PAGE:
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NOAA to use Raytheon UAV to Track Storms from the Inside Out

By Juliet Van Wagenen | January 25, 2016
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Bahrain International Airport
Coyote(R) Unmanned Air System (UAS). Photo: Raytheon

[Avionics Today 01-25-2016] National Oceanic and Atmospheric Administration (NOAA) will use Raytheon’s Coyote Unmanned Air System (UAS) for hurricane tracking and modeling, giving researchers a perspective from inside storms that build in the Atlantic Ocean. The Coyote is a small, expendable UAS that can be tube-launched from a host vehicle on the ground or in the air.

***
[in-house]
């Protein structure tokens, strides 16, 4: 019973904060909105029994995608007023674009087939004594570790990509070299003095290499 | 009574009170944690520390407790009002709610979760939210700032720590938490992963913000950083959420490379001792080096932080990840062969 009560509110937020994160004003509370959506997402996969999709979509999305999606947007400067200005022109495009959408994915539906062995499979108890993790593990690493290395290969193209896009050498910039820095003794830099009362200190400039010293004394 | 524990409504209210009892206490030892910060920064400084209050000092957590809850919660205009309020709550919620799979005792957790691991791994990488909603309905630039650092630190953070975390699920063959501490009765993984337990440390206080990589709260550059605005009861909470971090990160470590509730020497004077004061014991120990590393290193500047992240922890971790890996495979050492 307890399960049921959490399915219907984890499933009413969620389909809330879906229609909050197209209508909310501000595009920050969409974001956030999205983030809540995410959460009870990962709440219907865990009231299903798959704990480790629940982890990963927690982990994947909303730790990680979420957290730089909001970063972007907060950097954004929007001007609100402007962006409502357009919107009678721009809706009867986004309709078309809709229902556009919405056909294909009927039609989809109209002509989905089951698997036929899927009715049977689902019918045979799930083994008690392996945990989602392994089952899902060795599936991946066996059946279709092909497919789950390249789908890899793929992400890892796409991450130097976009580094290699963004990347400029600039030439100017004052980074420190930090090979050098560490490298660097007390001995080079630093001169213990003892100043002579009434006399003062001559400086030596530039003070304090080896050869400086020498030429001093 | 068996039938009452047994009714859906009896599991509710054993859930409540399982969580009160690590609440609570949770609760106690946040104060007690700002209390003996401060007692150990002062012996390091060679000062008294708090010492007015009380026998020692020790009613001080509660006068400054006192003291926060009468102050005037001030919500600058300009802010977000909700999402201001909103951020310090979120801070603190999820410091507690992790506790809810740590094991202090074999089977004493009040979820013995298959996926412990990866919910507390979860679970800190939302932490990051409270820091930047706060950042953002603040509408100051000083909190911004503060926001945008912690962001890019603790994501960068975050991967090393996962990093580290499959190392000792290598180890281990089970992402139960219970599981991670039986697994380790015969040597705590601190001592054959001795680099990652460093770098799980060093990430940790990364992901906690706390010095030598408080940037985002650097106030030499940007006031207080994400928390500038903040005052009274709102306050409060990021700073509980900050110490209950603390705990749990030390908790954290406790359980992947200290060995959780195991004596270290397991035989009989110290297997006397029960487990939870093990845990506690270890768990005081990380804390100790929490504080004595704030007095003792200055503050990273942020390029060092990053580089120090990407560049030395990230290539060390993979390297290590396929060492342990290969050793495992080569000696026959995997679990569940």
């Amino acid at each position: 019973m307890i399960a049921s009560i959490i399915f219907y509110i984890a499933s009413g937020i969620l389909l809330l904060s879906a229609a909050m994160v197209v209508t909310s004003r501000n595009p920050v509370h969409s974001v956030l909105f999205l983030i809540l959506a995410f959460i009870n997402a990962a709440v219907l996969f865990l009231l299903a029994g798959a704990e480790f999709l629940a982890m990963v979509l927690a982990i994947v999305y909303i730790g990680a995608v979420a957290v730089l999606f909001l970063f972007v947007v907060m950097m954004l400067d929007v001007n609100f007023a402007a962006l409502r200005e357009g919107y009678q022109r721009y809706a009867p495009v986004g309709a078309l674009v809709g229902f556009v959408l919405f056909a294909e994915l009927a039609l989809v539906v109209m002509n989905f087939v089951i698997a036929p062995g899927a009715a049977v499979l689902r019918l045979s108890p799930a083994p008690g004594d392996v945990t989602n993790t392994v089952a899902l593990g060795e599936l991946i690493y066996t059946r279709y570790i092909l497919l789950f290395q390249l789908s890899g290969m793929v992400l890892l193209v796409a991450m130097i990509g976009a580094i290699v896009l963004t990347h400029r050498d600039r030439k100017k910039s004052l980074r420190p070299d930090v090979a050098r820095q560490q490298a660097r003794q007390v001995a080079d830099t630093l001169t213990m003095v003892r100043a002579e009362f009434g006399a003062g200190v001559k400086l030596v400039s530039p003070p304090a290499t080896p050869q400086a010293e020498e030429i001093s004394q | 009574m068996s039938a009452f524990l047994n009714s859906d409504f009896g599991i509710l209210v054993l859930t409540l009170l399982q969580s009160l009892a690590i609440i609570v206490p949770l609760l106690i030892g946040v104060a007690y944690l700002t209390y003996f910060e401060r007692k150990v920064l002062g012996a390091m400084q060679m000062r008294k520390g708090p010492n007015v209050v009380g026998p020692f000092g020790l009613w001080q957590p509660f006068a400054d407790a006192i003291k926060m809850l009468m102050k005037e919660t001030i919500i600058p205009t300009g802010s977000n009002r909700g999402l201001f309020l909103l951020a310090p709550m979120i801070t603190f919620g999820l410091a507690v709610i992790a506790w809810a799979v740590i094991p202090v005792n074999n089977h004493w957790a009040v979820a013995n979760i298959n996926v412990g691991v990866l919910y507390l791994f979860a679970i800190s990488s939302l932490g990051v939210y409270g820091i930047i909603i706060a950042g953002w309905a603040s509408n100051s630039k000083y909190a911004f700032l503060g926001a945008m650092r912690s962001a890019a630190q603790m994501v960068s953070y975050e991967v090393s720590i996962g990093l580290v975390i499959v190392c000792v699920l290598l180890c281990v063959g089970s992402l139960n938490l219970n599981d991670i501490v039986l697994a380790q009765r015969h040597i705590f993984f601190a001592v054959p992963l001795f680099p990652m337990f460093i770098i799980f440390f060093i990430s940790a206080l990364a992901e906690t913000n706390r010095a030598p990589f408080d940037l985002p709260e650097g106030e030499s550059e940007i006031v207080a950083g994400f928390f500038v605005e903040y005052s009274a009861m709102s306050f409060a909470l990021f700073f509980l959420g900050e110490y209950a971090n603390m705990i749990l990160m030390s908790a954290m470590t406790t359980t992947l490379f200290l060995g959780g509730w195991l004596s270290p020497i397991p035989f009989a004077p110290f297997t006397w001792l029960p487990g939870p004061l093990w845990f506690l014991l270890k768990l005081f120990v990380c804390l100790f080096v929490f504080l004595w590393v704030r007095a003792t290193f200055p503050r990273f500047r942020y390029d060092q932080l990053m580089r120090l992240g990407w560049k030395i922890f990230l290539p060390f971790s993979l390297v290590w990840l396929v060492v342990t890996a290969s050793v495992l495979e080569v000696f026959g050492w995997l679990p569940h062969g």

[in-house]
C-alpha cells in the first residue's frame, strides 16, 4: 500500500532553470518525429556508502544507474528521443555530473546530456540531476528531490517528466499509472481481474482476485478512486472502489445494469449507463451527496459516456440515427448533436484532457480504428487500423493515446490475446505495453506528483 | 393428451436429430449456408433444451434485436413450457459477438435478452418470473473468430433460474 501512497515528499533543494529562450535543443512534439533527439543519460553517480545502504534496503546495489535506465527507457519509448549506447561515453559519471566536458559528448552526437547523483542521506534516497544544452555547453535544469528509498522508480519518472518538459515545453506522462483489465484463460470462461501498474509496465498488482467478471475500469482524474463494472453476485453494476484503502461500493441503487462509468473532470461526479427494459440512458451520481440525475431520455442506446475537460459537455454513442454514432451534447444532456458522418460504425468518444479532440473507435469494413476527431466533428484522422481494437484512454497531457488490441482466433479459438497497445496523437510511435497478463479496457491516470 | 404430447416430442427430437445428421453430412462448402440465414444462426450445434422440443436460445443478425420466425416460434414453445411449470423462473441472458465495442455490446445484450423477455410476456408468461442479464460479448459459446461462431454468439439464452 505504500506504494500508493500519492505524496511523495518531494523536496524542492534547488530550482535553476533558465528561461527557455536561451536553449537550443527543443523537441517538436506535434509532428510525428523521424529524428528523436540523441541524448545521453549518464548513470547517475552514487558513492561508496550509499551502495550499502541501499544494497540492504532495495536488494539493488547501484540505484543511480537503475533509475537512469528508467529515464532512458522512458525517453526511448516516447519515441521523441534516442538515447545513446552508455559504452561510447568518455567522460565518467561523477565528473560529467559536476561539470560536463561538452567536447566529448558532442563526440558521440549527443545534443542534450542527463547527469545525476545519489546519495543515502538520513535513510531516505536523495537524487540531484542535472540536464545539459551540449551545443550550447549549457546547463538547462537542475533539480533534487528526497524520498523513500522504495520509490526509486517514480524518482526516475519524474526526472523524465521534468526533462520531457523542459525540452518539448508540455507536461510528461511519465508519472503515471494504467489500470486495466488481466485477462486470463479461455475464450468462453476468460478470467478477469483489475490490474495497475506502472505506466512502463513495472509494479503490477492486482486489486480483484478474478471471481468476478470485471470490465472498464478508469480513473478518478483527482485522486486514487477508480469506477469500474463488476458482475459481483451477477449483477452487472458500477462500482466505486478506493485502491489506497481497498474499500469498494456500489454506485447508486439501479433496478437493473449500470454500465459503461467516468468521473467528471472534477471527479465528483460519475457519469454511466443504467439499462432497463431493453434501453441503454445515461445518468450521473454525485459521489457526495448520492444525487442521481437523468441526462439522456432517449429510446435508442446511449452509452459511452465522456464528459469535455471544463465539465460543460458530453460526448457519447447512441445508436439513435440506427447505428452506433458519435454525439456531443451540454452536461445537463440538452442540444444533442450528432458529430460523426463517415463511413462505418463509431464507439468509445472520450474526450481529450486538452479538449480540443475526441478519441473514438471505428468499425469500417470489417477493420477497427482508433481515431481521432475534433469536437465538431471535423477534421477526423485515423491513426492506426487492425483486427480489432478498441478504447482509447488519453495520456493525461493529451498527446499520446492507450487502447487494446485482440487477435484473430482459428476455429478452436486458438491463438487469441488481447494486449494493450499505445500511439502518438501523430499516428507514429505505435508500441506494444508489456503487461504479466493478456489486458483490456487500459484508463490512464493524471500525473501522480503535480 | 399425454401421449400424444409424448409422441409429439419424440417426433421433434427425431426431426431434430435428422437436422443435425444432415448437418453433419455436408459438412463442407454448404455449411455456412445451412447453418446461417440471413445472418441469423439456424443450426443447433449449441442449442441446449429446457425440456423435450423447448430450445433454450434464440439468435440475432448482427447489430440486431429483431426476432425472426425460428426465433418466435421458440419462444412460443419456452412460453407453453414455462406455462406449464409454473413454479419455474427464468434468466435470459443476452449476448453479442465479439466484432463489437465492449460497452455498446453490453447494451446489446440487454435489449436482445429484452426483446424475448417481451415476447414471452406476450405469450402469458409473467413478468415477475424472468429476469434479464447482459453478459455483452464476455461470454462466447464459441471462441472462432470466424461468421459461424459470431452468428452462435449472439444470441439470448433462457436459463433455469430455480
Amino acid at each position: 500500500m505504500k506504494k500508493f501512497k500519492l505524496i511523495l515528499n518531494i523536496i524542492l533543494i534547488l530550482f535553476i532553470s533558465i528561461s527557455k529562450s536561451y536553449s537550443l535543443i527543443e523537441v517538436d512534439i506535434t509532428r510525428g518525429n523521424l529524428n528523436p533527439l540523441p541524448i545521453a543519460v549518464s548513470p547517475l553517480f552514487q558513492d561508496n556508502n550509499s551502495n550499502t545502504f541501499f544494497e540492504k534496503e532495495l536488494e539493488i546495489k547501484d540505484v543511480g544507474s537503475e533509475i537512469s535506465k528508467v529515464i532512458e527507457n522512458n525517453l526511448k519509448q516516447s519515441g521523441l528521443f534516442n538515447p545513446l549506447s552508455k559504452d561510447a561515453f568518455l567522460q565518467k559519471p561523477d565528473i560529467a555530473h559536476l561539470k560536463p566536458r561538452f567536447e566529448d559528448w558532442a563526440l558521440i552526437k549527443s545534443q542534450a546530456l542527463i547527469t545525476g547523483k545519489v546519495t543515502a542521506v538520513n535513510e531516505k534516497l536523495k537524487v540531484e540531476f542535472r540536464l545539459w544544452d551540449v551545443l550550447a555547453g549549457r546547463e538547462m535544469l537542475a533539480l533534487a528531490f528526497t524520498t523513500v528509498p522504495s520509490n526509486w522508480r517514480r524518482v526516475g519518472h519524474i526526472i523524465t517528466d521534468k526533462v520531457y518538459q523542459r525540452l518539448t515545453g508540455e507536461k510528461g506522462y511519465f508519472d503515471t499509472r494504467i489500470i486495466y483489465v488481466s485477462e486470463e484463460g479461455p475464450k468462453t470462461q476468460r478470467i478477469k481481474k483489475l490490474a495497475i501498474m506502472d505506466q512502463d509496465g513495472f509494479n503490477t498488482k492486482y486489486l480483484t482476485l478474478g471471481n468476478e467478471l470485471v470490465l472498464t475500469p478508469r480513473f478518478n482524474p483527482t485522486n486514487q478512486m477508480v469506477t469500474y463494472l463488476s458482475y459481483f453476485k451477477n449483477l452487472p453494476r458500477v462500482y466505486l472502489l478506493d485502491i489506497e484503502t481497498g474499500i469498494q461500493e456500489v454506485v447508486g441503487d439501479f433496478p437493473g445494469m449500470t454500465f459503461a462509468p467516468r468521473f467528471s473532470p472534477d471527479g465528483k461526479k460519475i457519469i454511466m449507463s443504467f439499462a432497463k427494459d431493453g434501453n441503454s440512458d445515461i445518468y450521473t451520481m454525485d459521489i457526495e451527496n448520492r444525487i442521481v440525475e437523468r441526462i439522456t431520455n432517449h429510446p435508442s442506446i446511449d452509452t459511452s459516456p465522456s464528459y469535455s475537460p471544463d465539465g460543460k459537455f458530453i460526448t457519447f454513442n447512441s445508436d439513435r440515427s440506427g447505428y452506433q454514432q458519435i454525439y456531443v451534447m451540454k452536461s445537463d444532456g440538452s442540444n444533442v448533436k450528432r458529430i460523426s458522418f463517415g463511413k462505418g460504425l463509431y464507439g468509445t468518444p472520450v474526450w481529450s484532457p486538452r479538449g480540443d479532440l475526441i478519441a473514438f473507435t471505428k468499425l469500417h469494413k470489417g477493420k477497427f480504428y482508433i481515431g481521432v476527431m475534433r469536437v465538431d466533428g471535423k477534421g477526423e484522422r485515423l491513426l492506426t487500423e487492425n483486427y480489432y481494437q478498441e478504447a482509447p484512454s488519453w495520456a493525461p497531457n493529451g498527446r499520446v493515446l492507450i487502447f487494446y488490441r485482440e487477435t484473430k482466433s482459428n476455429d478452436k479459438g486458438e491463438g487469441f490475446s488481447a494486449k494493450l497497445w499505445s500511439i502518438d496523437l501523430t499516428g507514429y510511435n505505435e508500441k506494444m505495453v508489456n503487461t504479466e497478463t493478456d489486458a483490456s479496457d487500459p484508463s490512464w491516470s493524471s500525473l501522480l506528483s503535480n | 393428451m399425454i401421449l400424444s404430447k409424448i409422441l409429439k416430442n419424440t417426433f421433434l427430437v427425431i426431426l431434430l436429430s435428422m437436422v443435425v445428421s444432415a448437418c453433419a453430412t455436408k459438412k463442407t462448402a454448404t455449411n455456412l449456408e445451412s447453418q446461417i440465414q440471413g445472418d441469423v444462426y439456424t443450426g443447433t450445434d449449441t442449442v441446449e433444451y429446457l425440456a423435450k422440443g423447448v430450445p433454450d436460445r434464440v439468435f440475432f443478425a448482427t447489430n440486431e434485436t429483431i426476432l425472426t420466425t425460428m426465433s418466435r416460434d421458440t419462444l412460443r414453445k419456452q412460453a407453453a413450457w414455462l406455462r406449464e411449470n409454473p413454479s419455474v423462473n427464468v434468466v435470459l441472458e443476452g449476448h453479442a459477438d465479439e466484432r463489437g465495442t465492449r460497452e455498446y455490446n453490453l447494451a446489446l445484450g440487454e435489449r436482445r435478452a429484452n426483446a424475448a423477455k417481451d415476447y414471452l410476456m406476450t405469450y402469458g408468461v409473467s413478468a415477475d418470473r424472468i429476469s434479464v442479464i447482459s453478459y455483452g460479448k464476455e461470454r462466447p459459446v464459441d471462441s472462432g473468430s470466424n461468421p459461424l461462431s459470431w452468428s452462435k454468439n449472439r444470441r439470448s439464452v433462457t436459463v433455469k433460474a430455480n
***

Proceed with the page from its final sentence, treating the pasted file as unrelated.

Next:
A team of NOAA and Raytheon scientists will use the latest version of Coyote to monitor the track and intensity of storms. The team recently completed a successful calibration flight over Avon Park, Fla., where a Coyote was launched from a P-3 hurricane hunter aircraft to prepare for deployment during storm season.

"Coyote can now fly for up to one hour and 50 miles away from the launch aircraft," said Thomas R. Bussing, vice president of the Advanced Missile Systems (AMS) product line at Raytheon Missile Systems.

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